Sea Star Associated Densovirus

Sea star wasting disease has been recently analyzed with metagenomics by Hewson’s lab, the same group which investigated viruses in sea urchins, and the results point to a densovirus as the responsible pathogen 8. Densoviruses belong to the sub-family Densovirinae which, in turn, belongs to the family Parvoviridae. Densovirinae viruses are distinct in that they generally infect invertebrates either in marine or terrestrial ecosystems. This family is undergoing continuous redefinition and division into sub-groups as new and diverse viruses which fit its parameters are characterized 9. Parvoviridae genomes consist of linear single-stranded DNA and tend to be about 5kb long. They generally end in short palindromic repeats which create hairpin turns which can serve as almost a sort of primer to permit “rolling hairpin” DNA replication. Genomes vary, but universally code for a NS1 gene which initiates replication and serves as a helicase, nickase, and ATPase as well as genes for other structural proteins, VP genes, which form the capsid. These two types of genes are arranged near the 5' ends of both strands in an ambisense genome. Transcription thus proceeds from both ends of the densovirus genome. 2,3 Densoviruses have an icosahedral structure, as can be seen of SSaDV in the electron micrograph in Hewson et. al.'s figure 1E.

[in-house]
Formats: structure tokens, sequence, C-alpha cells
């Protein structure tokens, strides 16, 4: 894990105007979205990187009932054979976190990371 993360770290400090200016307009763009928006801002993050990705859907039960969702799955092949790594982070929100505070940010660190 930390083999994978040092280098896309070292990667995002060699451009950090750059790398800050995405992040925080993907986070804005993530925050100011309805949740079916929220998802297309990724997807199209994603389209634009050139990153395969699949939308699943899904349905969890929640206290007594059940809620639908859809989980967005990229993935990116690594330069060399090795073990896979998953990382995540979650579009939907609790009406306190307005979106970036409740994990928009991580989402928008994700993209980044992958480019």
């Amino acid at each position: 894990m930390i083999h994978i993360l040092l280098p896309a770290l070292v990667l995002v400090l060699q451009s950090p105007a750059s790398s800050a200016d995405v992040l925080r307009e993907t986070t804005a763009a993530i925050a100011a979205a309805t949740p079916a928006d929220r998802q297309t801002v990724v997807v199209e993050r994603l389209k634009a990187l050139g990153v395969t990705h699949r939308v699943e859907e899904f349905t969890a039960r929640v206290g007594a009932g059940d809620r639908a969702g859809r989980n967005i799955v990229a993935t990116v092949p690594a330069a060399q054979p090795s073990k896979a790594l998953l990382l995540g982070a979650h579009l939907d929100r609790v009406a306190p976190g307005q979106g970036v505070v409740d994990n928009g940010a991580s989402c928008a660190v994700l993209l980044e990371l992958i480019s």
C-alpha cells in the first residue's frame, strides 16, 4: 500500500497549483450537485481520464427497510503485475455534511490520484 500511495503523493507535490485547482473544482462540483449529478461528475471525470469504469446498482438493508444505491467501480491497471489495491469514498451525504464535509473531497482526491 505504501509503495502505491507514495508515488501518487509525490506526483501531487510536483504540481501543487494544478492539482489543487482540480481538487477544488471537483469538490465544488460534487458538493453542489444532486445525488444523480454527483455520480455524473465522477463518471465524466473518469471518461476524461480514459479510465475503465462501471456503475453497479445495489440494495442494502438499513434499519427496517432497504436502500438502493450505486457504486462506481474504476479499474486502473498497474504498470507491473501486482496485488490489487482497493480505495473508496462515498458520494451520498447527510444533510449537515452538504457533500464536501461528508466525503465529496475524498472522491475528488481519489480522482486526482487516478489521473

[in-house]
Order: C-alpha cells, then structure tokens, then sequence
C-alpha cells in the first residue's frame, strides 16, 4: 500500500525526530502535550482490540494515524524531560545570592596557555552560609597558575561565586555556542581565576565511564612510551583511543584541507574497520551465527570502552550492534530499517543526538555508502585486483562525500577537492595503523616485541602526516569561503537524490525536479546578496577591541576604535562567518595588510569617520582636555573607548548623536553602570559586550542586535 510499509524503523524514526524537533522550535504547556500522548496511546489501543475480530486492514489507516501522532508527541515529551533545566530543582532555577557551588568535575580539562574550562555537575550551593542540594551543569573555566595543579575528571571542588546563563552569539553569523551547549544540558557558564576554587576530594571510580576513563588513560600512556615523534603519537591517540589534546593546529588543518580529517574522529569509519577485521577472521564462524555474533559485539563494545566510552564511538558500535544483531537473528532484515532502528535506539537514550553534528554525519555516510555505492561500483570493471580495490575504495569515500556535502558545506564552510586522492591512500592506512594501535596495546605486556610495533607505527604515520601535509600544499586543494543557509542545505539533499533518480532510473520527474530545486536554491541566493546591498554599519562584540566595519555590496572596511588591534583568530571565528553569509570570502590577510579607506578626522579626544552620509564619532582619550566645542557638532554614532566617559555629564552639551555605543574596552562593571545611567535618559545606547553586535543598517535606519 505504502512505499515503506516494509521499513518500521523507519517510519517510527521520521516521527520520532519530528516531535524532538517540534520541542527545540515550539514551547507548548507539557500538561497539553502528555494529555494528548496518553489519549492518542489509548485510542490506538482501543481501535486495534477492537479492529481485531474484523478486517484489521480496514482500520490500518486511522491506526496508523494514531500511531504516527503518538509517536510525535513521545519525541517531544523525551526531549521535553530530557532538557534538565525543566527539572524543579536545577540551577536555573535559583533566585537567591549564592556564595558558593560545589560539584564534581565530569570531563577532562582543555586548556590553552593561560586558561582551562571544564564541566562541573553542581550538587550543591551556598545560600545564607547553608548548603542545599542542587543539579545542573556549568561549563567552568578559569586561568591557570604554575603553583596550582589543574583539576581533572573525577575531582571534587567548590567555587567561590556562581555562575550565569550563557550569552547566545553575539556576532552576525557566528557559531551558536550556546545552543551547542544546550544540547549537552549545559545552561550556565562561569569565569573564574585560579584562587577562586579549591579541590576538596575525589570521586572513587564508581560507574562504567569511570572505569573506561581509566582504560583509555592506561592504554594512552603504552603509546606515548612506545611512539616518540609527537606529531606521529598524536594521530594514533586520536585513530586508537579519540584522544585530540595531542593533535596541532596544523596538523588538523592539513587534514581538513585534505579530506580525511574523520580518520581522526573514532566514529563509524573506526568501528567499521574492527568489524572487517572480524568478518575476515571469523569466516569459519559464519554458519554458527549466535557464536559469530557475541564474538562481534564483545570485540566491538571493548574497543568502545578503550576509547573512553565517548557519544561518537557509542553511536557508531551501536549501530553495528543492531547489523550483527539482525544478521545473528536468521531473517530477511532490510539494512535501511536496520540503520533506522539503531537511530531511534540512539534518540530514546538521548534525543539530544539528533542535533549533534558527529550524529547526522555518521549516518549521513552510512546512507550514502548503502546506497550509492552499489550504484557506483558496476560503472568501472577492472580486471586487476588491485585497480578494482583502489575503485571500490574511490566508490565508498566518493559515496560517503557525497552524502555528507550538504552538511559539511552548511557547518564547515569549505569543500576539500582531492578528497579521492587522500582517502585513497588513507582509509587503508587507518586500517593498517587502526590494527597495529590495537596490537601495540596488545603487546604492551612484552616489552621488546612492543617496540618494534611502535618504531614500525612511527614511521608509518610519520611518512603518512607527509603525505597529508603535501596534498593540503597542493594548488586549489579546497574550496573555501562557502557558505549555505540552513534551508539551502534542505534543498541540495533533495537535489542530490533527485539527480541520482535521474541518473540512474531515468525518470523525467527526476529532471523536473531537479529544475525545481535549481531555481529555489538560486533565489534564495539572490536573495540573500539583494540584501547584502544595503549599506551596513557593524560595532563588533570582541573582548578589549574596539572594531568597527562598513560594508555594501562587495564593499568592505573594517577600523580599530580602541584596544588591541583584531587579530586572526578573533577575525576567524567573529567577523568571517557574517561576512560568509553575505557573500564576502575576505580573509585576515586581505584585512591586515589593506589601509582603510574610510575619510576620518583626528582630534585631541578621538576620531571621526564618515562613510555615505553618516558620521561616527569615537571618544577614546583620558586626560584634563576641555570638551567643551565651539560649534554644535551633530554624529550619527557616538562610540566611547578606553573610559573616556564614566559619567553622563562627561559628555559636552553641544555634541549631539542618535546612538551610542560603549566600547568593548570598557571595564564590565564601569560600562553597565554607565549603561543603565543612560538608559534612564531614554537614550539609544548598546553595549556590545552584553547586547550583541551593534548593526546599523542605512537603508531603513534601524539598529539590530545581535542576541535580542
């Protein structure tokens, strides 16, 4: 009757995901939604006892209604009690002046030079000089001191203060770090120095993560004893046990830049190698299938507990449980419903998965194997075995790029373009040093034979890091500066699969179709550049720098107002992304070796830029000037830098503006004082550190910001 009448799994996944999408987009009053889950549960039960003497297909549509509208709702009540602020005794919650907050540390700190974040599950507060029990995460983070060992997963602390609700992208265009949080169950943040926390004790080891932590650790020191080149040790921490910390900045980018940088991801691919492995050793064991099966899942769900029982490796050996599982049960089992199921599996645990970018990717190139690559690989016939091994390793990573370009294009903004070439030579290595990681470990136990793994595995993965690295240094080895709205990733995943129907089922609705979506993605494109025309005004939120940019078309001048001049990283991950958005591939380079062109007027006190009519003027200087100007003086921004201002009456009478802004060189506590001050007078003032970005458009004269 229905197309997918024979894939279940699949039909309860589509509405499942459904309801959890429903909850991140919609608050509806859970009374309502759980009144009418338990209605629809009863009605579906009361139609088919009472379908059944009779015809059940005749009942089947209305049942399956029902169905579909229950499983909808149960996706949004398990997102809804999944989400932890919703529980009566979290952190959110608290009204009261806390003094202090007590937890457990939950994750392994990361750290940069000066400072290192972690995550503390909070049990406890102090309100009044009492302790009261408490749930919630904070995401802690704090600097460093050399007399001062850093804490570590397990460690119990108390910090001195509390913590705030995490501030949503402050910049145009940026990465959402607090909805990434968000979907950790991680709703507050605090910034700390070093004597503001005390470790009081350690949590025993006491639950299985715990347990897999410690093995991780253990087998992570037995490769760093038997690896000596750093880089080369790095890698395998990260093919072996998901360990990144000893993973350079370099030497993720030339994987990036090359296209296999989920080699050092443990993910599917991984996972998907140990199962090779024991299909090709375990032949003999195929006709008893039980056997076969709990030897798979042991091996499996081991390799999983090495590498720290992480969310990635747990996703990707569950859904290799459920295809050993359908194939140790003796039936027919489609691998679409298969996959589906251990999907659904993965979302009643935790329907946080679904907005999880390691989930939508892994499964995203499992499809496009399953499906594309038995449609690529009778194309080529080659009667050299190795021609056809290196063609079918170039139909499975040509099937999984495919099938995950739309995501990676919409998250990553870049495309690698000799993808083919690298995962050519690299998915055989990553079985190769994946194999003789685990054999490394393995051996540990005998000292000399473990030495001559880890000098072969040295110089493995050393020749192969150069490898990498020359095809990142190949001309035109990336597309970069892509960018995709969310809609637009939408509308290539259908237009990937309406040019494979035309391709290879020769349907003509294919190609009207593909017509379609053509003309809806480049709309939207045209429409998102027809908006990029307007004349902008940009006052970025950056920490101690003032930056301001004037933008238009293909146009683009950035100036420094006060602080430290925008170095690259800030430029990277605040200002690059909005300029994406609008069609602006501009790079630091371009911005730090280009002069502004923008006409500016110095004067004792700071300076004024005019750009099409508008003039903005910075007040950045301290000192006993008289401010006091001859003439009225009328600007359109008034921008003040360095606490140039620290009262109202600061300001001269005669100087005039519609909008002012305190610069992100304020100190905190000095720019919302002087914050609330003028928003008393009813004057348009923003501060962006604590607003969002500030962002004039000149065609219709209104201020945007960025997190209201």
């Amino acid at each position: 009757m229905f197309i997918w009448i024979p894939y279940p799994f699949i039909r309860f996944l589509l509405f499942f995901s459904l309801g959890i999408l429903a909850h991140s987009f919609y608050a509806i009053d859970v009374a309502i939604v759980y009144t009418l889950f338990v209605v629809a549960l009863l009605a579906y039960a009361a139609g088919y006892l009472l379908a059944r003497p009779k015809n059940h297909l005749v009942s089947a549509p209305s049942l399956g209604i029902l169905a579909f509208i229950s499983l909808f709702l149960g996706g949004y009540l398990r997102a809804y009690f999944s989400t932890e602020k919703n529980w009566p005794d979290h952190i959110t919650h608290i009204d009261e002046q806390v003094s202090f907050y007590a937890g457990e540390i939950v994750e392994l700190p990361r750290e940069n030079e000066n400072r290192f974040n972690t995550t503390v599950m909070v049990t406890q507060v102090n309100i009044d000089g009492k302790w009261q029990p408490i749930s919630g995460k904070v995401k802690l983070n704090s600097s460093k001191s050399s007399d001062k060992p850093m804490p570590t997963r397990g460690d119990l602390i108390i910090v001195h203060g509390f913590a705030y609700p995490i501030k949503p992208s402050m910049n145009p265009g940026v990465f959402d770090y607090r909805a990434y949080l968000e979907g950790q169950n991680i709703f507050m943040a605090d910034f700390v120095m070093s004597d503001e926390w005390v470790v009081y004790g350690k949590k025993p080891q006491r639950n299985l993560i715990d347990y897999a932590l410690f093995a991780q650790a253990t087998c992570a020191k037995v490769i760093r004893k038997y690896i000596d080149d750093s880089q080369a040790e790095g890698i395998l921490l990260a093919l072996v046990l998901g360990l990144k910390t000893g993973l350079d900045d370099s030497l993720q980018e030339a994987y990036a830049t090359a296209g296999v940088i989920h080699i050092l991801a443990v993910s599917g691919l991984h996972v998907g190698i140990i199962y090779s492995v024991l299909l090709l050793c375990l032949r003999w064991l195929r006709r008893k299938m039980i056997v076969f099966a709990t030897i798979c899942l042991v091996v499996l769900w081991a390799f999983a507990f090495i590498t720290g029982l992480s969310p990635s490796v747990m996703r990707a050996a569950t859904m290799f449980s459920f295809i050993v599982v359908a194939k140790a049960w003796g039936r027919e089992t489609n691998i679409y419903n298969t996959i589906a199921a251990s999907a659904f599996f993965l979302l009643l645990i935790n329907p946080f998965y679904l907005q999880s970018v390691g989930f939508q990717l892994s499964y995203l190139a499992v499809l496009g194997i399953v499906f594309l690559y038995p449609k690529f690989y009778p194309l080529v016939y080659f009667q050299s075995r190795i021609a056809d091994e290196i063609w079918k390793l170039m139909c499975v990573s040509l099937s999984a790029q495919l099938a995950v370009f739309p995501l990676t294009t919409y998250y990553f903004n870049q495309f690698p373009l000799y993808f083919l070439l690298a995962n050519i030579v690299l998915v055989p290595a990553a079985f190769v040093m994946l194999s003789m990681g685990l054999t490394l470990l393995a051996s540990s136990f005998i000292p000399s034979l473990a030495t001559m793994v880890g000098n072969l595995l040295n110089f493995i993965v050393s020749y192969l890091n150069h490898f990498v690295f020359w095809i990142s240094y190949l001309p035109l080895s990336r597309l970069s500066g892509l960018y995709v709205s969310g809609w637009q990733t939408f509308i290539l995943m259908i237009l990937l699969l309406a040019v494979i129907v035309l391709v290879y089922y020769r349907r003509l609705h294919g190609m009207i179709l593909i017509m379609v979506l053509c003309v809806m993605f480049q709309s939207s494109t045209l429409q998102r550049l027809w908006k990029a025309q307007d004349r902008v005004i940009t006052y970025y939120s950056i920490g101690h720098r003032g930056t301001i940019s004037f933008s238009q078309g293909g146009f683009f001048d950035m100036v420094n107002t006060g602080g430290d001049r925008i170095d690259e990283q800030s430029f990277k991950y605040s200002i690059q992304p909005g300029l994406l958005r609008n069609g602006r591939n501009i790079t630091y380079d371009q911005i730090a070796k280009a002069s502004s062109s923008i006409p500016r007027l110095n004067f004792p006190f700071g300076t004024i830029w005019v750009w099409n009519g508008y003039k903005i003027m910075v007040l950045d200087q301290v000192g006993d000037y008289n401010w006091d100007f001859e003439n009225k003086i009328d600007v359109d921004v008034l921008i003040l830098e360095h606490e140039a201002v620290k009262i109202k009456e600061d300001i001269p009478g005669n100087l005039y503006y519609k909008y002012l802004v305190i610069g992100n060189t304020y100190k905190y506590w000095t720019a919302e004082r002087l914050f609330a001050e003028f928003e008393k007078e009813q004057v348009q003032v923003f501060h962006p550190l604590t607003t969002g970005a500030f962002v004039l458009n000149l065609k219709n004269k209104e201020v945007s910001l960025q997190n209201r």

Though metagenomics has been used to identify other marine viruses, the SSWD epidemic and discovery of SSaDV really showcase the increasing power of the method as original signs of SSWD began to be seen in June 2013 11 and sequencing and analysis technologies have already yielded a completed genome 8. This use of metagenomics as a sort of “emergency response” technique seems to be a new development in the use of this technology and opens up intriguing possibilities for metagenomics future use. Additionally, this is first sea star virus which has been discovered and only the second echinoderm virus, setting even more of a metagenomic precedent for identifying novel marine viruses 8.

Validation of isolated virus as the source of the disease as the isolated virus is able to infect two rounds of previously unaffected individuals Ben Young Landis/USGS

Many researchers expected the pathogen to be a type of Vibrio bacteria so these results were surprising. However, the researchers' initial analysis did not show signs of bacterial infection and virus-sized particles isolated from affected sea stars were sufficient to cause sea star wasting disease in two rounds of previously unaffected individuals, which established the pathogen as a virus. The fact that the disease had spread to sea stars in aquariums indicates that the virus is water-borne and transmission does not necessarily rely on contact between affected and unaffected individuals. 8